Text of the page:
At one point we had nearly twice the staff that we do now, and as you know, many hands make light work. The opposite of that is also true. I genuinely believe that there must be others out there with the same passion for Orlando City as I have — with the same desire to have their voice heard, whether through the written word or on a podcast. I promise you there is an opportunity to contribute here with us. Our internal discussions are informative, engaging, and often funny. Please consider joining us, as I did eight years ago. I haven’t regretted it and I know you won’t either.

I want to thank all of those who contributed to The Mane Land over the years. There are many that I am still in touch with, though they are no longer a part of the staff. Of course, the current staff are a pleasure to work with, and I appreciate their dedication to what we are trying to do.

Finally, I want to thank the readers and listeners over the years. From those who regularly comment on our articles, to those that I’ve personally met at matches or even randomly on the street, you are a big reason that we do all of this. You are a big reason why I’ve been doing this for the better part of a decade. it is always a genuine pleasure hearing your thoughts or simply sharing a moment of joy together — U.S. Open Cup final, anyone?

So, thank you. I look forward to many more years of this journey together.

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Orlando City

The Mane Land Announces Membership Program

Maximize your Mane Land experience with our new TML membership program while supporting our independent efforts.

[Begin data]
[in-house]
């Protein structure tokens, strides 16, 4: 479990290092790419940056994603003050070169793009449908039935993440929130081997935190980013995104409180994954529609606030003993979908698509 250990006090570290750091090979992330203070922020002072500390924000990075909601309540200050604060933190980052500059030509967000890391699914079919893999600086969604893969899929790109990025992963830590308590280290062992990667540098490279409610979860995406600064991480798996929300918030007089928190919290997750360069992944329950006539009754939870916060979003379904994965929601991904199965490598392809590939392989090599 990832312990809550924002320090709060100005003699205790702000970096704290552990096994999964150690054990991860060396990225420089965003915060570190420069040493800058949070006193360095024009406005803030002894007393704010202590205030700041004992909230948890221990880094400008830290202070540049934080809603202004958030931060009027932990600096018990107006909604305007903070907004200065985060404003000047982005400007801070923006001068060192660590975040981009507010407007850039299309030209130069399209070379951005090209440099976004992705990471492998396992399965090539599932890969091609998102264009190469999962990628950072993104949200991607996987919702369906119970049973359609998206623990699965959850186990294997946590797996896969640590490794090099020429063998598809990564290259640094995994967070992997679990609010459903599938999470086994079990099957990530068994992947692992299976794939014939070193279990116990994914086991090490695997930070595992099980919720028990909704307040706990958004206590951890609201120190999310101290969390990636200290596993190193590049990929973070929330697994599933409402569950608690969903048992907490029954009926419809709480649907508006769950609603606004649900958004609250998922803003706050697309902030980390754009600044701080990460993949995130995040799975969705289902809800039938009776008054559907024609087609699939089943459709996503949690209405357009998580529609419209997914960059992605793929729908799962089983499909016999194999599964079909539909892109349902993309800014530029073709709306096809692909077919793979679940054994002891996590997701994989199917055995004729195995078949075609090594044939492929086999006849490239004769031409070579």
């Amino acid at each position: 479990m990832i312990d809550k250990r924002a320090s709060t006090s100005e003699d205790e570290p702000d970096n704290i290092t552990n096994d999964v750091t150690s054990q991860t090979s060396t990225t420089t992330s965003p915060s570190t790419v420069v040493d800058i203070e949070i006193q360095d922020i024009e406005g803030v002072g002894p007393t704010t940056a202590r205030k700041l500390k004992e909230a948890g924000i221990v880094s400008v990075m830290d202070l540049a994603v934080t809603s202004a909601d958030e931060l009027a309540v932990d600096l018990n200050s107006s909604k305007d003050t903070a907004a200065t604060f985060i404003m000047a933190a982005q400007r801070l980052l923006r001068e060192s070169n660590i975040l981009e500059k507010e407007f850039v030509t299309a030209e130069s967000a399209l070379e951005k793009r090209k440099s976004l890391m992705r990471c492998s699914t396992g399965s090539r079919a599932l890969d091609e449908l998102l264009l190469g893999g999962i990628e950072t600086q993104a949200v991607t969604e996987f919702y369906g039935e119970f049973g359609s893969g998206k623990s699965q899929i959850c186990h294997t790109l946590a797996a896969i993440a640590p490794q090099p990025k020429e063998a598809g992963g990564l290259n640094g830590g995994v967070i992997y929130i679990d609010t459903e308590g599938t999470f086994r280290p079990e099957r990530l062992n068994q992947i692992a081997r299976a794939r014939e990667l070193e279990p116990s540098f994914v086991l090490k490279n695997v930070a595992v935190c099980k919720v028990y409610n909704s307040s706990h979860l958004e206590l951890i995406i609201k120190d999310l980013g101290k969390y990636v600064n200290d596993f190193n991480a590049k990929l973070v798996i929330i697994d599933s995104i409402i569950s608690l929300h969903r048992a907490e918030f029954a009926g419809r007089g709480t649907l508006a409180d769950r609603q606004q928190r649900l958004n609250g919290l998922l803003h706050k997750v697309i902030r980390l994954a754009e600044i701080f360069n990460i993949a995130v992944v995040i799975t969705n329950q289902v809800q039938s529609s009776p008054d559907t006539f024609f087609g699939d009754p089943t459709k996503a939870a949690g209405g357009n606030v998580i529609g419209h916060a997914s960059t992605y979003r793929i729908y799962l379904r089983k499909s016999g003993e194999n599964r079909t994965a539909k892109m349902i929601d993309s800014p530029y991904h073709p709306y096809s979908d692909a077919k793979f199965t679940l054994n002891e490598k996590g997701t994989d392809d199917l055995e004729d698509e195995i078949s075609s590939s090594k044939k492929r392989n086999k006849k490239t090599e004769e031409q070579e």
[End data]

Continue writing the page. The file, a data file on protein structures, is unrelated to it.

Hello, readers of The Mane Land and listeners of our podcasts. Before you start reading this, please note that the most important part of this post is at the end. So, don’t stop until you get to the bottom.

You may recall that when we left SBNation to become independent, we really weren’t sure the best way to go about that. Many of our readers and listeners generously offered to help us make that transition, but we still weren’t sure the best path forward, so we took a poll.

The poll was pretty much split down the middle between those who preferred a one-time, Kickstarter-style campaign (which we did, and those of you who stepped up to help completely blew us away!) and those who favored a Patreon-style, subscription-based membership with extra perks. In fact, the member subscriptions option got a few more votes in our poll.

The folks who took part in our GoFundMe fundraiser were fantastic and are now immortalized on this very site on the “Our Founders” page. But we had always planned to give folks the option to choose whichever method of support they preferred and we tried to communicate that throughout the process. It took a little longer than expected to get up and running, but our membership subscription program is now in place! (You may notice the fancy new banner ad about it on the home page, echoed below.)